Alternatively, and more usually, mutations will have affected stretches of DNA which were no longer used or needed by the organism. Evolution has been composed of a steady increase in DNA through viral additions which, at the time they were added, were potentially useful to the organisms to which they occurred. As environmental circumstances changed, some of those abilities became unused and hence susceptible to mutations, without harmful effect, to the point where they became "junk" DNA. Once a stretch of DNA has become "junk" DNA, it remains "junk" DNA for ever. It cannot become a useful cistron through mutation. The only way an organism can acquire a new cistron is through viral addition. Viruses are the carriers of cistrons - the messengers of evolution. The ancestors of all existing strands of naturally-occurring DNA were originally produced by back-transcrription from proteins (or from RNA), though many of those strands have become mutated out of all recognition during subsequent replications. Hence my use of the term back-transcription has been thoroughly inappropriate since the first transcription was always from protein to DNA.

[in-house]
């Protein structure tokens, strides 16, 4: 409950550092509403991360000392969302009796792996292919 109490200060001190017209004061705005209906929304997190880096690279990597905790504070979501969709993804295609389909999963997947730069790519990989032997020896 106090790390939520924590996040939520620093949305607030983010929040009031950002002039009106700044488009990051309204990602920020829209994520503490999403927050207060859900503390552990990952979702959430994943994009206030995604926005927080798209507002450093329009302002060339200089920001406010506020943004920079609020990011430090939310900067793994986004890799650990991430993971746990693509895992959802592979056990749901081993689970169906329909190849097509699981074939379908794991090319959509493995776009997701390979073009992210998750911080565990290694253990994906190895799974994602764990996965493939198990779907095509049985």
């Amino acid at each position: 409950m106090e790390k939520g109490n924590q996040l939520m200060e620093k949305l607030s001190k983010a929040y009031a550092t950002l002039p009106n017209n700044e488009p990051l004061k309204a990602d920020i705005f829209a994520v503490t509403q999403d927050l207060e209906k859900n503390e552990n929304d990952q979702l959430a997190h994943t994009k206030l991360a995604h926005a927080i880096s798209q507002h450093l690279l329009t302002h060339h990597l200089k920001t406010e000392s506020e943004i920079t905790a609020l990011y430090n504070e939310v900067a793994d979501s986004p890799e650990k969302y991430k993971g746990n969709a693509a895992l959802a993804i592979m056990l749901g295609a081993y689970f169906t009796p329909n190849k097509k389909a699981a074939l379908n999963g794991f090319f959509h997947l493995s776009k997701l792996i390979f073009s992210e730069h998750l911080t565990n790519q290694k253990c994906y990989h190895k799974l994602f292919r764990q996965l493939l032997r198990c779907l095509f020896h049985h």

It is possible that a point mutation could lead to an enzyme becoming more efficient or stable (but not to a change of function) and chromosomal mutations (inversions and translocations) may bring co-operative cistrons closer together, but an accumulation of mutations can never be constructive. One way in which an apparent mutation could be beneficial to an organism is through the duplication of cistrons as a result of crossover of DNA strands during meiosis. This could easily lead to the offspring having an enhanced ability. Evidence shows that there are many copies of some cistrons within an individual's DNA, which probably got there through crossover during meiosis. Duplications may have played an important role in evolution. However, it must be stressed that those extra cistrons were not produced by mutation but by addition of replicas.